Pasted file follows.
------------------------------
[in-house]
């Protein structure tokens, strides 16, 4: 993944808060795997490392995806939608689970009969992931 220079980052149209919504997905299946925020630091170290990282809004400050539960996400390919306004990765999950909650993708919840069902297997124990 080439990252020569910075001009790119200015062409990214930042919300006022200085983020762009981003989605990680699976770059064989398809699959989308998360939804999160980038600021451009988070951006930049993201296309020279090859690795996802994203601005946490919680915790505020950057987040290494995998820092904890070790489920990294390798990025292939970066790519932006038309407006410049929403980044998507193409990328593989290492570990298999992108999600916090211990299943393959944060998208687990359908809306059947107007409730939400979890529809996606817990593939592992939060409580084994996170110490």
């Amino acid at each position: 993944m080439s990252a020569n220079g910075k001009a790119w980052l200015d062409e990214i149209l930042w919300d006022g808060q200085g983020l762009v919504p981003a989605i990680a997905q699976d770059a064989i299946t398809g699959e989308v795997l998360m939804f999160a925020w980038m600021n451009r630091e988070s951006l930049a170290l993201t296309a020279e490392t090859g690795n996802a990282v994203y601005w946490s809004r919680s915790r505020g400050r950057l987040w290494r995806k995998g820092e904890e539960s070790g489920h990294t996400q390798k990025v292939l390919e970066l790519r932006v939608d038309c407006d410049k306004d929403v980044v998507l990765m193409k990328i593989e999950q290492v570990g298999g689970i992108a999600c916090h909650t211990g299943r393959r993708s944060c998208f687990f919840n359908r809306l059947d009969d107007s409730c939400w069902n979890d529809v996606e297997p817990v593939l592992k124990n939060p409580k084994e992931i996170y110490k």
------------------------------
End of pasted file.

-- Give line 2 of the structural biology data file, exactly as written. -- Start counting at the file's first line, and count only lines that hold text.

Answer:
């Protein structure tokens, strides 16, 4: 993944808060795997490392995806939608689970009969992931 220079980052149209919504997905299946925020630091170290990282809004400050539960996400390919306004990765999950909650993708919840069902297997124990 080439990252020569910075001009790119200015062409990214930042919300006022200085983020762009981003989605990680699976770059064989398809699959989308998360939804999160980038600021451009988070951006930049993201296309020279090859690795996802994203601005946490919680915790505020950057987040290494995998820092904890070790489920990294390798990025292939970066790519932006038309407006410049929403980044998507193409990328593989290492570990298999992108999600916090211990299943393959944060998208687990359908809306059947107007409730939400979890529809996606817990593939592992939060409580084994996170110490």